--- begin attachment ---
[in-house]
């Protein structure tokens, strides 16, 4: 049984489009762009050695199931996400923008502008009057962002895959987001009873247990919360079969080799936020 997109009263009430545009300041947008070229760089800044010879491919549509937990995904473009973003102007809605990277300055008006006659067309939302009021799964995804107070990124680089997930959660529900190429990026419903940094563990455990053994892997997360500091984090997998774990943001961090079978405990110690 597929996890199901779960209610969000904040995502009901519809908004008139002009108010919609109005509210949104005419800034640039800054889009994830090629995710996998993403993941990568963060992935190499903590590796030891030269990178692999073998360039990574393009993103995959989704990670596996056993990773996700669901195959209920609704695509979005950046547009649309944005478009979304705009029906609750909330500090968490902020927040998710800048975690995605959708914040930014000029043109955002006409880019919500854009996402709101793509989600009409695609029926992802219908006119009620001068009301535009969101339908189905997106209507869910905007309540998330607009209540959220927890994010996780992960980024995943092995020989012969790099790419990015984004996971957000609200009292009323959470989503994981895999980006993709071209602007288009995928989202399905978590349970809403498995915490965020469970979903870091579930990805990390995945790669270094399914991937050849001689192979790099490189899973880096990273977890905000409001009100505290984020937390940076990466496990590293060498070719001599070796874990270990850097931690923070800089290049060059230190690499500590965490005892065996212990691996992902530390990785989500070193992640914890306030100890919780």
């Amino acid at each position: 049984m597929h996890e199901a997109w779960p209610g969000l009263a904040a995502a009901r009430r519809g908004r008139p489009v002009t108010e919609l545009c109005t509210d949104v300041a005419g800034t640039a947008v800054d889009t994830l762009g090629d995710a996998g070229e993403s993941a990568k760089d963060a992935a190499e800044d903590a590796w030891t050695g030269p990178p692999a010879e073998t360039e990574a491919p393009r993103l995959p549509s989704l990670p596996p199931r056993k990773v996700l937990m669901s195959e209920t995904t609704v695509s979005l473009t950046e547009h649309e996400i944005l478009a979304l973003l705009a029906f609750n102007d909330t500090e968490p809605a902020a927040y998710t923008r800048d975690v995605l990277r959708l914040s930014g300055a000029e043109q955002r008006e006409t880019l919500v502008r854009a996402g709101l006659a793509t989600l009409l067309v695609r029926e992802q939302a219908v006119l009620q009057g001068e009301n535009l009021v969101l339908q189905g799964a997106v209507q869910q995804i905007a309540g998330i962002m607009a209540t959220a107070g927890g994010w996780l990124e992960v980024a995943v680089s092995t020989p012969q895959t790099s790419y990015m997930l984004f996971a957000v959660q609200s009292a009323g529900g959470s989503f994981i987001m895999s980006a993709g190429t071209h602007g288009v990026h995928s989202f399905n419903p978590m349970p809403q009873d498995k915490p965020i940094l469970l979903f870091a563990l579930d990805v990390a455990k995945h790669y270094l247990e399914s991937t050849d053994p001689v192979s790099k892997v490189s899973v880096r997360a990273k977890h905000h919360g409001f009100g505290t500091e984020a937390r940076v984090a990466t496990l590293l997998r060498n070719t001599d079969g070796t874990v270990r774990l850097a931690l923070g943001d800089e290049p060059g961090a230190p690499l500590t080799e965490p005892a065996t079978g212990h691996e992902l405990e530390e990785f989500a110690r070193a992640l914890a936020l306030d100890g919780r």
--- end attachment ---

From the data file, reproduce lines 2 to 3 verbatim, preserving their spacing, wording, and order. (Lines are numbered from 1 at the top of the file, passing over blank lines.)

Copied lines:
């Protein structure tokens, strides 16, 4: 049984489009762009050695199931996400923008502008009057962002895959987001009873247990919360079969080799936020 997109009263009430545009300041947008070229760089800044010879491919549509937990995904473009973003102007809605990277300055008006006659067309939302009021799964995804107070990124680089997930959660529900190429990026419903940094563990455990053994892997997360500091984090997998774990943001961090079978405990110690 597929996890199901779960209610969000904040995502009901519809908004008139002009108010919609109005509210949104005419800034640039800054889009994830090629995710996998993403993941990568963060992935190499903590590796030891030269990178692999073998360039990574393009993103995959989704990670596996056993990773996700669901195959209920609704695509979005950046547009649309944005478009979304705009029906609750909330500090968490902020927040998710800048975690995605959708914040930014000029043109955002006409880019919500854009996402709101793509989600009409695609029926992802219908006119009620001068009301535009969101339908189905997106209507869910905007309540998330607009209540959220927890994010996780992960980024995943092995020989012969790099790419990015984004996971957000609200009292009323959470989503994981895999980006993709071209602007288009995928989202399905978590349970809403498995915490965020469970979903870091579930990805990390995945790669270094399914991937050849001689192979790099490189899973880096990273977890905000409001009100505290984020937390940076990466496990590293060498070719001599070796874990270990850097931690923070800089290049060059230190690499500590965490005892065996212990691996992902530390990785989500070193992640914890306030100890919780």
């Amino acid at each position: 049984m597929h996890e199901a997109w779960p209610g969000l009263a904040a995502a009901r009430r519809g908004r008139p489009v002009t108010e919609l545009c109005t509210d949104v300041a005419g800034t640039a947008v800054d889009t994830l762009g090629d995710a996998g070229e993403s993941a990568k760089d963060a992935a190499e800044d903590a590796w030891t050695g030269p990178p692999a010879e073998t360039e990574a491919p393009r993103l995959p549509s989704l990670p596996p199931r056993k990773v996700l937990m669901s195959e209920t995904t609704v695509s979005l473009t950046e547009h649309e996400i944005l478009a979304l973003l705009a029906f609750n102007d909330t500090e968490p809605a902020a927040y998710t923008r800048d975690v995605l990277r959708l914040s930014g300055a000029e043109q955002r008006e006409t880019l919500v502008r854009a996402g709101l006659a793509t989600l009409l067309v695609r029926e992802q939302a219908v006119l009620q009057g001068e009301n535009l009021v969101l339908q189905g799964a997106v209507q869910q995804i905007a309540g998330i962002m607009a209540t959220a107070g927890g994010w996780l990124e992960v980024a995943v680089s092995t020989p012969q895959t790099s790419y990015m997930l984004f996971a957000v959660q609200s009292a009323g529900g959470s989503f994981i987001m895999s980006a993709g190429t071209h602007g288009v990026h995928s989202f399905n419903p978590m349970p809403q009873d498995k915490p965020i940094l469970l979903f870091a563990l579930d990805v990390a455990k995945h790669y270094l247990e399914s991937t050849d053994p001689v192979s790099k892997v490189s899973v880096r997360a990273k977890h905000h919360g409001f009100g505290t500091e984020a937390r940076v984090a990466t496990l590293l997998r060498n070719t001599d079969g070796t874990v270990r774990l850097a931690l923070g943001d800089e290049p060059g961090a230190p690499l500590t080799e965490p005892a065996t079978g212990h691996e992902l405990e530390e990785f989500a110690r070193a992640l914890a936020l306030d100890g919780r």